George Osborne on the €uro crisis: Right diagnosis; wrong prescription
Osborne says that the €uro crisis is doing huge economic damage, not least in the UK. And in my view, he’s right. So he says it’s urgent for the eurozone to proceed to full fiscal (and therefore political) integration. But there, I fear, he’s wrong. And I’m not alone. My namesake the excellent economist Roger Bootle takes the view that a €uro break-up would be the first step to recovery. Of course it would result in short-term chaos, but would that be much worse than what we have now? Ask the Greeks and the Spanish.
And in the medium-term, as national currencies recovered fair value, real economic recovery could begin, ushering in growth and jobs. It could be like “Golden Wednesday” when Britain left the ERM in 1992. Recovery started right there and then.
Just now the media are rejoicing about the Spanish bail-out, although there’s a big question whether €100 billion will do the job. But there’s an even bigger question: why do they expect that merely pulling bankrupt banks back from the brink will, by itself, kick-start economic recovery? It won’t.
The only way that Greece and Spain and the other €uro-Med countries will get back in the game is to have competitive currencies. Within the €uro, their exports and their labour markets can never recover competitiveness. So the message for George is this: The €uro is the problem, not the solution. It is a universal bankruptcy machine. Any plan that fails to dismantle the €uro will fail to achieve recovery.
Brussels (and Berlin & Frankfurt) have a choice. Either they dismantle their beloved single currency, in as orderly a way as they can manage. Or the markets will do it for them, in a very disorderly way indeed. Piecemeal bailouts are not the answer.
Ambrose Evans-Pritchard on the €uro débâcle
“The EU machinery (European Financial Stability Mechanism, EFSF, and European Stability Mechanism, ESM) exists largely on paper, a €500 billion declaration of intent … bureaucrats should not take it upon themselves to force sovereign democracies to their knees … All we know is that the current policy is hopeless”.
On June 11th, we saw markets surge with optimism following the €100 billion Spanish bank bail-out. By the end of the day, and into June 12th, we saw them crash back. “He marched them up to the top of the hill, then he marched them back again”. One step forward, two steps back for the €uro.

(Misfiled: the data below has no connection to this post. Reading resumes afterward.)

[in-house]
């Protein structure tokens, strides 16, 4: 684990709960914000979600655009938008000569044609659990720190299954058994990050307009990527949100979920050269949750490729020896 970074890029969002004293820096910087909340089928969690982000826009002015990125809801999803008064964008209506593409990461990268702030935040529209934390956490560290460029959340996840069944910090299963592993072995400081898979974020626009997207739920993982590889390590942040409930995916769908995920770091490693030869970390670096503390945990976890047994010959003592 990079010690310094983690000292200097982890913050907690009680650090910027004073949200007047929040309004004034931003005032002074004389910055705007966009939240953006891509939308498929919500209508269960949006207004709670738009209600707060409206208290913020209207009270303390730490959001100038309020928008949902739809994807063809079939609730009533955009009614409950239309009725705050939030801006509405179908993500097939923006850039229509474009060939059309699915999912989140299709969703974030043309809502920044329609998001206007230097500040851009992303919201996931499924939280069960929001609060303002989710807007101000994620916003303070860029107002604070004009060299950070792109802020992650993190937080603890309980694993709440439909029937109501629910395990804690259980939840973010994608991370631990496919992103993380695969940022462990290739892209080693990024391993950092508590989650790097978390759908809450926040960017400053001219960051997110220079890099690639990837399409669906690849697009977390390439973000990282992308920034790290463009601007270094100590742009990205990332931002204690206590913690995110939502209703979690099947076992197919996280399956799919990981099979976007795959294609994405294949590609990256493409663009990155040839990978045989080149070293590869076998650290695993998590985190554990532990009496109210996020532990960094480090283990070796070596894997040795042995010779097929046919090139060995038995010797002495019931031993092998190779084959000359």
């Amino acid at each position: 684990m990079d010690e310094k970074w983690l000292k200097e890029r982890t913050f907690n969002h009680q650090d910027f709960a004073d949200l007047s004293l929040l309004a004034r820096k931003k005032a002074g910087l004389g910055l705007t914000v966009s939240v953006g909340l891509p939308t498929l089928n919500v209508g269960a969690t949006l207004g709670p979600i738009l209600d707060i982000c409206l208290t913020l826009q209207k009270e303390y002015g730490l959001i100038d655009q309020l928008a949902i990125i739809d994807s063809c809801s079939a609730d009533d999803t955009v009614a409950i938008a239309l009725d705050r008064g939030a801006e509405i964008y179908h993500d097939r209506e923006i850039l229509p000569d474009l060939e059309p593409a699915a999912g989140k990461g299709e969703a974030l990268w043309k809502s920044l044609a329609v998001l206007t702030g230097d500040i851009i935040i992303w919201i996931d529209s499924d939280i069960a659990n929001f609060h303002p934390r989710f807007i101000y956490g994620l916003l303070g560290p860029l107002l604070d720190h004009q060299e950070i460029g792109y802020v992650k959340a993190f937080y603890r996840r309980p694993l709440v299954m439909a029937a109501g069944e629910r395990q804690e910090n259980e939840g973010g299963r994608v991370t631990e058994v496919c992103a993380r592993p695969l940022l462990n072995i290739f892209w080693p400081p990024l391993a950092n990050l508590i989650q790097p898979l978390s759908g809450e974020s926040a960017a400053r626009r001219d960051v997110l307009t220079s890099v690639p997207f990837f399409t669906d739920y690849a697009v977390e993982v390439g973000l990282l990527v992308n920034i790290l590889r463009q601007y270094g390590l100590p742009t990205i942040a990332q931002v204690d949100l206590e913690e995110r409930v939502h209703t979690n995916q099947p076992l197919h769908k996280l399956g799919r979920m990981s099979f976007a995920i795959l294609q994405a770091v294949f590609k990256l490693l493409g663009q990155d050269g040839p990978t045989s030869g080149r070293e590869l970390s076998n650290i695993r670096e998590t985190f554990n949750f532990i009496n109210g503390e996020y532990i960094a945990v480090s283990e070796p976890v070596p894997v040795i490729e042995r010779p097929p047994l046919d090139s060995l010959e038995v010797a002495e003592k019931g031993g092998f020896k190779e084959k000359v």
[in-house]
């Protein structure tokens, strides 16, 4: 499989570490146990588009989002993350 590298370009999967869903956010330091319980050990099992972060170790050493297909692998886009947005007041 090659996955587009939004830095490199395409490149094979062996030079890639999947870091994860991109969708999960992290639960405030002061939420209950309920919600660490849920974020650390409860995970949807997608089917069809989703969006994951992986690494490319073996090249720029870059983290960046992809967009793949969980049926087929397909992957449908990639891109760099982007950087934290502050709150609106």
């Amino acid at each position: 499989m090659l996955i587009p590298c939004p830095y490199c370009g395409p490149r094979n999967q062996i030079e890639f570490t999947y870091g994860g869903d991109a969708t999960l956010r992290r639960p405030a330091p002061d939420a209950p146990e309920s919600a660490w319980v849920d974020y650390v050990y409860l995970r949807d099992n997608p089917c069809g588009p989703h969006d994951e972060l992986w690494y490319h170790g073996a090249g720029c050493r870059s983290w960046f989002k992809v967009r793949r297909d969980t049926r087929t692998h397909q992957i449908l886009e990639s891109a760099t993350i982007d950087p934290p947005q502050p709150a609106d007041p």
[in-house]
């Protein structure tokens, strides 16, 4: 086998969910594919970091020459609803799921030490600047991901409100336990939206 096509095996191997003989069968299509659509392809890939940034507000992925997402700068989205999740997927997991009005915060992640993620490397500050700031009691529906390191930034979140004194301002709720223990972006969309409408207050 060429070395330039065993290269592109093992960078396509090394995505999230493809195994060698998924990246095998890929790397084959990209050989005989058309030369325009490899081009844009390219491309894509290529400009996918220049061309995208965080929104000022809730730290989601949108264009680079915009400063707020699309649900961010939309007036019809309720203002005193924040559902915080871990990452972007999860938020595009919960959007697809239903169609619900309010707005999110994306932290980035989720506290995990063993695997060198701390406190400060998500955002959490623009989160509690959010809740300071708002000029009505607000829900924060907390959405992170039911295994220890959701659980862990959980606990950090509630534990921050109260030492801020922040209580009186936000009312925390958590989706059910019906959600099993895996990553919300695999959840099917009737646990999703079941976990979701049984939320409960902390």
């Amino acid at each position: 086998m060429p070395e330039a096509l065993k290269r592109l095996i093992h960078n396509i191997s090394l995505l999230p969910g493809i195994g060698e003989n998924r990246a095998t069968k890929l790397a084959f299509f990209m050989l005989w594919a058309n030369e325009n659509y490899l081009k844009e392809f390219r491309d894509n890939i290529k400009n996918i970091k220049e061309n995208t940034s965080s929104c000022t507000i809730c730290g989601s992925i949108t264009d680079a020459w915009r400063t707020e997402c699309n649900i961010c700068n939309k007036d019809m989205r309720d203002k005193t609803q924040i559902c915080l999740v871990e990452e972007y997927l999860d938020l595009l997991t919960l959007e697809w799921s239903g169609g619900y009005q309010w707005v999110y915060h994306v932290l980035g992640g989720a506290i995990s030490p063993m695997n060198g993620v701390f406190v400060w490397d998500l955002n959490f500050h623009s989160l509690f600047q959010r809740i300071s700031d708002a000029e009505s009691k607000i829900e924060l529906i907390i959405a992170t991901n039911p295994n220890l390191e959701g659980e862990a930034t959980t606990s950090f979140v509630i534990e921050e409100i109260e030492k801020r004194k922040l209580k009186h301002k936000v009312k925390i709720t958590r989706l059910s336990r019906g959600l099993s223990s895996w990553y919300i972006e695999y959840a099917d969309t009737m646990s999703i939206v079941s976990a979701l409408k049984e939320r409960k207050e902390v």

There’s a pattern here. Earlier bail-outs seemed to last for months, or at least weeks, in terms of restoring sentiment and encouraging the markets. Now they’re dismissed within hours. The €uro is like a drug addict who finds he always needs a bigger fix than last time to get the same high.
Financial Times: The people want an EU referendum
FT 21st May 2012 Page 2
30% want to stay in EU
46% want to leave
26% don’t know
As this ComRes poll in the Financial Times shows, both Labour and the Tories are under pressure to clarify their position before the 2014 Euro elections when the UK Independence Party hopes to build on the 16.5% vote share and 13 seats it secured last time.
The UKIP factor is particularly threatening to Mr Cameron. Yesterday’s poll found that 10% of those who had voted Tory in 2010 had already decided to switch to UKIP, and a further 26% were ‘seriously considering’ doing so. Apologies for not including a link to the results — the FT online is behind a pay wall.
What the Germans are saying on Greenery
Germany Fears De-Industrialisation
As a result of Germany’s green energy transition, electricity prices are exploding. Consumers and businesses are paying the price while Germany faces gradual de-industrialisation. Economists estimate that the cost of the green energy transition will total 170 billion Euros by 2020. This is more than double what Germany would have to write off if Greece were to withdraw from the monetary union. “The de-industrialization has already begun”, the EU Energy Commissioner Guenther Oettinger has warned. —Handelsblatt, 23 May 2012
Chief Inspector of Constabulary
For all I know, Tom Windsor, proposed by the Government as the new Chief Inspector of Constabulary, may well be an excellent chap, a capable lawyer and a great administrator. There may be an excellent case for bringing in an outsider with a new perspective and an alternative view. If, as I understand, one of his key tasks is to review the performance and activities of police forces, then a man from outside the police force may have a much more objective view. A former Chief Constable would smack of poacher-turned-gamekeeper, and might be too inclined to favour his former colleagues, and to overlook any
Spanish practices that may have crept in. So far, so good.